Giving Yourself Away

Growing up as the only Jewish boy in Sheridan, Wyoming presented its own set of unique consequences for Max Wachtel. One of them was learning how to keep a low profile in the schoolyard. As you can well imagine Max experienced his share of uncomfortable moments in the classroom, but the playground was even worse. He learned early on that the best way to keep from being the target of open hostility was to quietly mind his own business … especially if something was happening that he alone seemed to find morally offensive.
So Max kept quiet when the other schoolboys found a turtle and decided to make a turtle ski jump out of the 35’ high and very steep steel slide on the playground. By the time the fourth boy climbed to the top Max was feeling very uncomfortable, though he couldn’t quite put a name on the feeling. On the fourth time down the Slide of Doom the turtles landed on its back so hard that the shell cracked. The boys stood stunned and silent. When the bell rang signally the end of recess the leader of the gang gingerly picked up the turtle and set it the grass.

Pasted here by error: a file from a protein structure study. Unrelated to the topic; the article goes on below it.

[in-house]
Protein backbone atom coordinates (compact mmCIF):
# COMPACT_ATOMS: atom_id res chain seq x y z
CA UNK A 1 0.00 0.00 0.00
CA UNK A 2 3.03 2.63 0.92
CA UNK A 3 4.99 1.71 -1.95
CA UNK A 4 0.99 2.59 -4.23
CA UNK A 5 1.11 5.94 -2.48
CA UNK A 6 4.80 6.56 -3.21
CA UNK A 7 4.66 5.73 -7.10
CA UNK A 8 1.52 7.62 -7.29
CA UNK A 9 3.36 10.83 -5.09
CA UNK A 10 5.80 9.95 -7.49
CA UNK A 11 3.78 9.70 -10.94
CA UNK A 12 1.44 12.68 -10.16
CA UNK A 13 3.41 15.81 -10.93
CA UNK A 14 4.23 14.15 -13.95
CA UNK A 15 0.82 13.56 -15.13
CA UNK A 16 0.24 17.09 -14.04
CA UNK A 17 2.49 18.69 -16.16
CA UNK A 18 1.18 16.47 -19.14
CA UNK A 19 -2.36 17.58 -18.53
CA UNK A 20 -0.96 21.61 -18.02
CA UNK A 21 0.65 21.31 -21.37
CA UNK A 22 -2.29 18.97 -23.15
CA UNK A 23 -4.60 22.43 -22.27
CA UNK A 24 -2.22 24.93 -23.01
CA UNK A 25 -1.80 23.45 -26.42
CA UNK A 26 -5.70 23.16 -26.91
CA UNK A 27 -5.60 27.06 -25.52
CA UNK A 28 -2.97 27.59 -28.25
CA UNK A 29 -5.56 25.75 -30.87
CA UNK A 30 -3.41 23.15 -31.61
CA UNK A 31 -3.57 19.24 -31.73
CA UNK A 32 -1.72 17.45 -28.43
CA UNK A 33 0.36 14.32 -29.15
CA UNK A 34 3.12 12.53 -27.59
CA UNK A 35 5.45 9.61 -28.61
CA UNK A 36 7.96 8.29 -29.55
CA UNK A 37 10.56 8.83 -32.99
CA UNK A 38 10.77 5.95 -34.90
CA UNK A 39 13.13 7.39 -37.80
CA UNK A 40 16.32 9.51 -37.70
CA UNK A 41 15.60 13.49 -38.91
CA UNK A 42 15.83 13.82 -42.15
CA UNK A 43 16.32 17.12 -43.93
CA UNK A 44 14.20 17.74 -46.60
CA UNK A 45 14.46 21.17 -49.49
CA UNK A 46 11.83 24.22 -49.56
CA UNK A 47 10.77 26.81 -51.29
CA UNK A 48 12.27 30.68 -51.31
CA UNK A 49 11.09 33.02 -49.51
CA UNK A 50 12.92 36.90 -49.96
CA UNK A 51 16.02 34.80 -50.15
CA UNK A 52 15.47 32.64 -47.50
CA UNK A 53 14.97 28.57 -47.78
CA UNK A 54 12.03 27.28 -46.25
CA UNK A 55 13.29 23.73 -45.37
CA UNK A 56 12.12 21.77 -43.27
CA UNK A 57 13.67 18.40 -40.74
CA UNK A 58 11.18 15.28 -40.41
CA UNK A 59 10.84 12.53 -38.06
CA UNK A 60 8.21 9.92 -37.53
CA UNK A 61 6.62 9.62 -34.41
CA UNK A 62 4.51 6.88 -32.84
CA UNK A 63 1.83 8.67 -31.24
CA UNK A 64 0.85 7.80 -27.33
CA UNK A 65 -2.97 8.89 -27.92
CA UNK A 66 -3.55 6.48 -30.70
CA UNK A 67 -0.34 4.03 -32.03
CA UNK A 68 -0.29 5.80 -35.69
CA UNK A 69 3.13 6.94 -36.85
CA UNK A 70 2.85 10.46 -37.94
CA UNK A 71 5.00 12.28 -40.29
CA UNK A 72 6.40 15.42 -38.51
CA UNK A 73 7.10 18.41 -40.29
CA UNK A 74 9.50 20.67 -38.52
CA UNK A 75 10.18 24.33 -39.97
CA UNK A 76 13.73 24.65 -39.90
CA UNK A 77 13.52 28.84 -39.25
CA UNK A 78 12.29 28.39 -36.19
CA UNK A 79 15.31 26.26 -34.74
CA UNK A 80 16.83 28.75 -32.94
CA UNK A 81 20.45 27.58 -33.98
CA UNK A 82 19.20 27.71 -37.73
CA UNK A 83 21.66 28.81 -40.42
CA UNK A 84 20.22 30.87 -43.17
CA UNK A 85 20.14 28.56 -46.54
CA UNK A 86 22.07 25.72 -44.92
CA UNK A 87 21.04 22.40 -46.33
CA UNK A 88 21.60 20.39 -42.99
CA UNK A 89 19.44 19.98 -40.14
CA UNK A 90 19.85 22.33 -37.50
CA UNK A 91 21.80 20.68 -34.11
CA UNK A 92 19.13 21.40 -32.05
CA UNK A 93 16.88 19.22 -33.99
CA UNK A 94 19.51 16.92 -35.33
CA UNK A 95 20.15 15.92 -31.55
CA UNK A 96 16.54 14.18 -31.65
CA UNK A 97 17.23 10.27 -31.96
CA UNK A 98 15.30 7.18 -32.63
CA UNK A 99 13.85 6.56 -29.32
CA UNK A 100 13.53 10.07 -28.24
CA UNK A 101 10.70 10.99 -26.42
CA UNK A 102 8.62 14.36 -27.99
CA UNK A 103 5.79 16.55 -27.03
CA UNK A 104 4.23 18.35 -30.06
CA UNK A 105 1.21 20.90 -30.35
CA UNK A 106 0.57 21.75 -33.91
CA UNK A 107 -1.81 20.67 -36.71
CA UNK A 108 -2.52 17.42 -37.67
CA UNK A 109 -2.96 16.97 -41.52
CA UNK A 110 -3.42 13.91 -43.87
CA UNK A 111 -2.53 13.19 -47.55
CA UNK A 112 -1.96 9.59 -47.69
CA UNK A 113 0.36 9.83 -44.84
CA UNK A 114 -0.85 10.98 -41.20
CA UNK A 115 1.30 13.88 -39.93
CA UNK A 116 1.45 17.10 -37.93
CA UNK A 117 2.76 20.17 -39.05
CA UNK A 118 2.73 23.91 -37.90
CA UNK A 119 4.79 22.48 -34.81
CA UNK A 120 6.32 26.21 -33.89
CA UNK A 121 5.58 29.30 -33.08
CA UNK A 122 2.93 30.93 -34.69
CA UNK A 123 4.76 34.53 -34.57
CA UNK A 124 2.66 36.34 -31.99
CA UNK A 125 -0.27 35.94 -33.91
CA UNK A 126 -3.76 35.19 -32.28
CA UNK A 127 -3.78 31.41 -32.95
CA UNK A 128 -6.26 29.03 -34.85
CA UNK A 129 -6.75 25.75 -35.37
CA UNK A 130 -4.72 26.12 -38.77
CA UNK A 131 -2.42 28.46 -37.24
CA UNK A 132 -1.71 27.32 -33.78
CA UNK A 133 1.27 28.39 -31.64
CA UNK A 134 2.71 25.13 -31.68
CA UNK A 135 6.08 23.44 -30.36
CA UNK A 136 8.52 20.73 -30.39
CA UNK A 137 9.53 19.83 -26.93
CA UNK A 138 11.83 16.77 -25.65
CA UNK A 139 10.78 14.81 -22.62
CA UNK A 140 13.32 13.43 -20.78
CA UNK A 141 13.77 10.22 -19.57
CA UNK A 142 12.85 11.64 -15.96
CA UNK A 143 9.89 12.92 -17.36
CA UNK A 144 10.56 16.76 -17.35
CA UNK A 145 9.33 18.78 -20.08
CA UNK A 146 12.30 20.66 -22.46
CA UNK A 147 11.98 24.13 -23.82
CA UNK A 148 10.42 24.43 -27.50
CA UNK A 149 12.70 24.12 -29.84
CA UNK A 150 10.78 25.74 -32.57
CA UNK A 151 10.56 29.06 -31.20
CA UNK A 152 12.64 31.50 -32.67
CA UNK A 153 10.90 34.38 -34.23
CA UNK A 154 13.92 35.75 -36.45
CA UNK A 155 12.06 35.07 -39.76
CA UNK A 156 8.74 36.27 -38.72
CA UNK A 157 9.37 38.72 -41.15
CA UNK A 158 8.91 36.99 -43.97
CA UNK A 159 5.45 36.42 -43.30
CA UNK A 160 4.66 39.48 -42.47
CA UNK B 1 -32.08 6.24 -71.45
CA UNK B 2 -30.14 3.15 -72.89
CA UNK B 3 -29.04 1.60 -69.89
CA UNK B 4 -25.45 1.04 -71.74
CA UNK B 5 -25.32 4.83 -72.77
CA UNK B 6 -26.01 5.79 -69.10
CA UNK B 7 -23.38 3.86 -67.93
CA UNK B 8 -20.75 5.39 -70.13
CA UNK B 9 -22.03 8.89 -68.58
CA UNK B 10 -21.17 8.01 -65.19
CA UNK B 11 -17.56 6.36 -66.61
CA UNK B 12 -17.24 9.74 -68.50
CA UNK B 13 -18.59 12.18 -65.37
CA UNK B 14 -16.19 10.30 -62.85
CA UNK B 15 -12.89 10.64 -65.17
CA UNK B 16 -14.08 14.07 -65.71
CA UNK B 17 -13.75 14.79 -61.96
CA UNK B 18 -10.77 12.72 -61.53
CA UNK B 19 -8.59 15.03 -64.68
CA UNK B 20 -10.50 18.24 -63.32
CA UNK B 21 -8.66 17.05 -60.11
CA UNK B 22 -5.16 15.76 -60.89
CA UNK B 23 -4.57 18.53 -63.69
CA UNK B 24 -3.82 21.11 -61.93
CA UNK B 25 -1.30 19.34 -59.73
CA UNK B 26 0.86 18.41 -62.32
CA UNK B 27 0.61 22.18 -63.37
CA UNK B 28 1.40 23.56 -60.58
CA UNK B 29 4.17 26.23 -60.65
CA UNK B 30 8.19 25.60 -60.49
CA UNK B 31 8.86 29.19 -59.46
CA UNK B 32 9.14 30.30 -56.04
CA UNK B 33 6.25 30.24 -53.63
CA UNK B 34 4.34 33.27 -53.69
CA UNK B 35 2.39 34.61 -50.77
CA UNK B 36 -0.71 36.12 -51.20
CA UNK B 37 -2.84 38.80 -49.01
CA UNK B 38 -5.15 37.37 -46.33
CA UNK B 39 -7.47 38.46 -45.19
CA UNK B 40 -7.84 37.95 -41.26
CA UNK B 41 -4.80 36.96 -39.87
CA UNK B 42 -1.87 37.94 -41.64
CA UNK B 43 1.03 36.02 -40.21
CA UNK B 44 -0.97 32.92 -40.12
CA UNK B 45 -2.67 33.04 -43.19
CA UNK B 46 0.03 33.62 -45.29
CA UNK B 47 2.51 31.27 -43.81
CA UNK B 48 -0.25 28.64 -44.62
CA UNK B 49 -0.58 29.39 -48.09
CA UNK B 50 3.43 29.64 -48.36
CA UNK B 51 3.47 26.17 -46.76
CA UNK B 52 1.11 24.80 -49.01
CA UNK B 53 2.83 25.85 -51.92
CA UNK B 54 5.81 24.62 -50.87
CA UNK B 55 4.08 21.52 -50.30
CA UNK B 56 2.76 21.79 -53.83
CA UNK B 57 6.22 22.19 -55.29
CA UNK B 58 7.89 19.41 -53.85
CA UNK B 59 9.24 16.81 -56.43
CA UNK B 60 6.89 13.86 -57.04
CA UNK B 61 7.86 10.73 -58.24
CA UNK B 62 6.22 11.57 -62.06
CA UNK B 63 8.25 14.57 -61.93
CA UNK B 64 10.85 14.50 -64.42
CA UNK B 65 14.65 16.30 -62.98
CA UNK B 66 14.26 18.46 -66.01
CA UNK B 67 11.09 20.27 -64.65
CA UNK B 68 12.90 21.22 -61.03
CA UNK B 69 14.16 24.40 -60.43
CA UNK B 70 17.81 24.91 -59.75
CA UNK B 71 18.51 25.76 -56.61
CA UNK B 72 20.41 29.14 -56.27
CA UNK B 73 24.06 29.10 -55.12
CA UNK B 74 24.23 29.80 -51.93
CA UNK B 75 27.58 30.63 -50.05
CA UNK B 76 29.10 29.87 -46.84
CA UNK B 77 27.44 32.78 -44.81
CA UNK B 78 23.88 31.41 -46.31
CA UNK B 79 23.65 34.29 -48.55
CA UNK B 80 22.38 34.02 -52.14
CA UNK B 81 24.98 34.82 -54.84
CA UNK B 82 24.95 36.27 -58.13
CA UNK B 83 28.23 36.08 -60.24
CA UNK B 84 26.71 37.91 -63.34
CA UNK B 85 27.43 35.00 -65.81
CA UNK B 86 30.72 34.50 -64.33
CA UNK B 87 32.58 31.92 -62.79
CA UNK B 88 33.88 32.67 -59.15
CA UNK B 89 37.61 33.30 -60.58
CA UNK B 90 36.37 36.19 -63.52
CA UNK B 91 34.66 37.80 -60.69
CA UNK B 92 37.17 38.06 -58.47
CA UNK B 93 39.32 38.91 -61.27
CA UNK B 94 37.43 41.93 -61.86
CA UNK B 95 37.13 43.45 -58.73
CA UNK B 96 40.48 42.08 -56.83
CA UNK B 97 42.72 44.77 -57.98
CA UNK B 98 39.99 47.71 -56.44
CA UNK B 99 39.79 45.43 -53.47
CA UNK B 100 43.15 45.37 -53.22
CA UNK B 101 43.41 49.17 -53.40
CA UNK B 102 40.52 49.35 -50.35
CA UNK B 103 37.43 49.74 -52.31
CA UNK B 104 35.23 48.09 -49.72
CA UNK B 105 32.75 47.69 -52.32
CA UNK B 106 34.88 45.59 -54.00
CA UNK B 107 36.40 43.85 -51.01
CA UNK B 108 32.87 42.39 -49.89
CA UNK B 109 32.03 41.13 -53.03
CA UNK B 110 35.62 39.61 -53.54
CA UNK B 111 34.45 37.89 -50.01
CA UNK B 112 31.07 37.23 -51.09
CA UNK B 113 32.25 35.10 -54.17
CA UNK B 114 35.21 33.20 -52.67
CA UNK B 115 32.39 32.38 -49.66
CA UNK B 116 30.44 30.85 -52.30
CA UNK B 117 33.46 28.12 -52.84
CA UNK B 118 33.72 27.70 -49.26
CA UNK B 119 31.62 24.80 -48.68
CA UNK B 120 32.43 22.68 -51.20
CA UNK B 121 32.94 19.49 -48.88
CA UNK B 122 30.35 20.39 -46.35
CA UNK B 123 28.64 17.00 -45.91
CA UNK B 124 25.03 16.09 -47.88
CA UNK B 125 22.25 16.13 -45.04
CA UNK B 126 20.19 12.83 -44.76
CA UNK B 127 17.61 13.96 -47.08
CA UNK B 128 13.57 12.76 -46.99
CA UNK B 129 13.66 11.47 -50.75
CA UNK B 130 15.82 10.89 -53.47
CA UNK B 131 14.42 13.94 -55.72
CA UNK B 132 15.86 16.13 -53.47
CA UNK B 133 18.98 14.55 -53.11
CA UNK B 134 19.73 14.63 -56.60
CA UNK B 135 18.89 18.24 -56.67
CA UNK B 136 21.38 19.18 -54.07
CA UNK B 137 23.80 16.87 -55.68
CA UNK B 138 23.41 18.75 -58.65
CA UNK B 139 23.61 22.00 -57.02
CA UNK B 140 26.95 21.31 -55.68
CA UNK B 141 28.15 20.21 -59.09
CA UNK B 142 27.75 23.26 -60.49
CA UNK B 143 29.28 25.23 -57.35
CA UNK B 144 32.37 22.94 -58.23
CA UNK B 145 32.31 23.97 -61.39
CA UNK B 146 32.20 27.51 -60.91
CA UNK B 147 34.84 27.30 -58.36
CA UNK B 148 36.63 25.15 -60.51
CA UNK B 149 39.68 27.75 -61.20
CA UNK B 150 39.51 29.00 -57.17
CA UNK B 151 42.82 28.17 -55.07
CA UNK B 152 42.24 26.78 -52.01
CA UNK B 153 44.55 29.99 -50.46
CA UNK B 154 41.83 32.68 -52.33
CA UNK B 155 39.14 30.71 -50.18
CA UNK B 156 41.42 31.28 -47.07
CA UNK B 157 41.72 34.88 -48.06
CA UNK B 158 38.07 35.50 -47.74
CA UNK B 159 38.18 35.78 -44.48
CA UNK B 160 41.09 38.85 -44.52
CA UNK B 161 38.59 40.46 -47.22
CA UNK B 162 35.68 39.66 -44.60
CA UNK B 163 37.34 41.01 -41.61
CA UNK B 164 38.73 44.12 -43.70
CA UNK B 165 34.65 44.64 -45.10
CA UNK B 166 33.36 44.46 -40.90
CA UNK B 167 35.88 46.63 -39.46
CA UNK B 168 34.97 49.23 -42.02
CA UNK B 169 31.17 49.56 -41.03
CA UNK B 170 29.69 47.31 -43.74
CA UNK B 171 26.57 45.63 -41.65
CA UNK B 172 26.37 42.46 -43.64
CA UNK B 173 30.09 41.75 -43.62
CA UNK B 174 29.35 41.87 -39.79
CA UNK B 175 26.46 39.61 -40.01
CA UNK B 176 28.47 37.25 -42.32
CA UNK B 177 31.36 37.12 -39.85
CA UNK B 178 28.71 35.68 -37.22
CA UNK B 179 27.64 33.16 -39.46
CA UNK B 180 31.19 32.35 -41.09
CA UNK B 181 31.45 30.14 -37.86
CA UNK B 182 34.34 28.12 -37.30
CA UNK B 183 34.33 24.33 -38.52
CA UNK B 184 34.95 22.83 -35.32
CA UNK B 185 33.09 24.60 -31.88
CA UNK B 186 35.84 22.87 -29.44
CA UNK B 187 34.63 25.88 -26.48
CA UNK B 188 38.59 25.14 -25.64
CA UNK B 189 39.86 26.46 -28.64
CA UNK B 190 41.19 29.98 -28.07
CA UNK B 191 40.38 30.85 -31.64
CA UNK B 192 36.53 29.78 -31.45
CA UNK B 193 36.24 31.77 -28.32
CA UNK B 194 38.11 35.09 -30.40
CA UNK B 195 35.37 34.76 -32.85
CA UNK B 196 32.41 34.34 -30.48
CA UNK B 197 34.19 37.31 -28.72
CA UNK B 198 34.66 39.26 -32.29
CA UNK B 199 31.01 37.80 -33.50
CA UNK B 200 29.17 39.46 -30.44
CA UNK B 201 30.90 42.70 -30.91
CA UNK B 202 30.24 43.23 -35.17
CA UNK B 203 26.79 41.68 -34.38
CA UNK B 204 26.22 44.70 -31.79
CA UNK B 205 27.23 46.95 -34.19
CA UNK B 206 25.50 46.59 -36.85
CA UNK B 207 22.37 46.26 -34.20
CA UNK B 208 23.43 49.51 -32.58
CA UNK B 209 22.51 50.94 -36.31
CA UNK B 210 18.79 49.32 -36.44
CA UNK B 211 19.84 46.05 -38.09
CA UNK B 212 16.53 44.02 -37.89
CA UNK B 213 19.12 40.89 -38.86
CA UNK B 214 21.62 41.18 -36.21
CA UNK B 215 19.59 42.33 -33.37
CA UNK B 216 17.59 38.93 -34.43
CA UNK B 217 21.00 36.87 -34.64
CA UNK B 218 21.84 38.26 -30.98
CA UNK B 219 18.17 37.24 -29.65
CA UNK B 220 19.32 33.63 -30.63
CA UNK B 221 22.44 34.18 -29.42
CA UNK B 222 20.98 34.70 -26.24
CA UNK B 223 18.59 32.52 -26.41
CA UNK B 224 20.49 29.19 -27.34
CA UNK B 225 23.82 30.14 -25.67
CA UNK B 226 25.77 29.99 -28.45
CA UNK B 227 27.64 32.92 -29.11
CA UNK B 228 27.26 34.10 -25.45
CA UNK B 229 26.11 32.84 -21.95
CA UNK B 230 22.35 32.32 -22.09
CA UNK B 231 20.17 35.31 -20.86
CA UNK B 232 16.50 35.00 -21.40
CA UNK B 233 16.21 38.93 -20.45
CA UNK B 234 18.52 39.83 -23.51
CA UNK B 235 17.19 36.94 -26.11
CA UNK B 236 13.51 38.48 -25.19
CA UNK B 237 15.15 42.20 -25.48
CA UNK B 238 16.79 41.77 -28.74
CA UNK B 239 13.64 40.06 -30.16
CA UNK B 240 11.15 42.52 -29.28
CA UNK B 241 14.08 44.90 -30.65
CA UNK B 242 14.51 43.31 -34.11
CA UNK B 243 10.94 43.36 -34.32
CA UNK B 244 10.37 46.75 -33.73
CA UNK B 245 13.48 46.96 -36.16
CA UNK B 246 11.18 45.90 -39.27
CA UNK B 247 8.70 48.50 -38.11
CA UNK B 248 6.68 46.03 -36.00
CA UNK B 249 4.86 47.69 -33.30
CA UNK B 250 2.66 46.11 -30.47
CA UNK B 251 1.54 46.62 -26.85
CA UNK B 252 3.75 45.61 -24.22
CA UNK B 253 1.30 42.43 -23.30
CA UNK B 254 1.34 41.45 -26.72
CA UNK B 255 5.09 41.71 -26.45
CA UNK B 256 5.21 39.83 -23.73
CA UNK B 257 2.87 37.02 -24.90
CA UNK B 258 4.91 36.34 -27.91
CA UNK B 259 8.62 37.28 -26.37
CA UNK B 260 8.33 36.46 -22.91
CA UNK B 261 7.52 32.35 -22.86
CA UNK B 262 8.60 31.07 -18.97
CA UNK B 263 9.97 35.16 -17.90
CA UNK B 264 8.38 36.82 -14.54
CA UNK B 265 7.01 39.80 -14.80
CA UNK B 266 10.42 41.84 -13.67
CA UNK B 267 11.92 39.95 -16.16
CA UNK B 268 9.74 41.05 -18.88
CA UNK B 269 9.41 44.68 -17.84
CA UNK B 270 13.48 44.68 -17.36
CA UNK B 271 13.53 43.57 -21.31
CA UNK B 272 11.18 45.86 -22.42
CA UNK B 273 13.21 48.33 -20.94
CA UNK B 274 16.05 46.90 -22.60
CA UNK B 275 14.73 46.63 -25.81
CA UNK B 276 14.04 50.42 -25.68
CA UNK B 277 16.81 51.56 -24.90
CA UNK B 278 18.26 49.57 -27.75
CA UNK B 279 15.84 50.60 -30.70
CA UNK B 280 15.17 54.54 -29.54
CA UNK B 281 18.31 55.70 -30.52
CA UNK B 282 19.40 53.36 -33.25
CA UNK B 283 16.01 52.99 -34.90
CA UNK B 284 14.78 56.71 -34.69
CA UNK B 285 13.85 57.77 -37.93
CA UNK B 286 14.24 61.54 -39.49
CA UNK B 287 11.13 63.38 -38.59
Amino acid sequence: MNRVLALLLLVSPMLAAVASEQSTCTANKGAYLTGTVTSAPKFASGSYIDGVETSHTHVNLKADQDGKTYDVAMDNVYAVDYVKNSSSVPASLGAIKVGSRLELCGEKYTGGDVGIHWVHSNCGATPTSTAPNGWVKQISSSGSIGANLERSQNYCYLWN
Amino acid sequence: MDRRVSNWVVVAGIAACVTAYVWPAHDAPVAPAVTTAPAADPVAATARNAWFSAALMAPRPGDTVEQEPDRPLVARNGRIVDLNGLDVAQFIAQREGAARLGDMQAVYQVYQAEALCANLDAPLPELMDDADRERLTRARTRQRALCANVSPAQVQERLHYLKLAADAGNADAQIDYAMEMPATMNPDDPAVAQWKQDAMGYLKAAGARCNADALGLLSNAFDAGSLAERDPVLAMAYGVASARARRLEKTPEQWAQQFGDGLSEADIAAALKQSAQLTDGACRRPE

That afternoon and ever after none of the boys, not even Max ever talked about what happened on the playground. Like many, or maybe even most, boys his age Max wasn’t taught how to recognize his own emotions. In fact, he received positive feedback for remaining unaffected and calm no matter what was going on around him. Unfortunately, that kept Max from learning to recognize and regulate his emotional responses. Instead, he learned to stuff his feeling down and ignore them. Eventually, he came to take great pride in his ability to remain stoic and unshakeable. He also noticed that over time it became harder and harder to relate to how anyone else was feeling.


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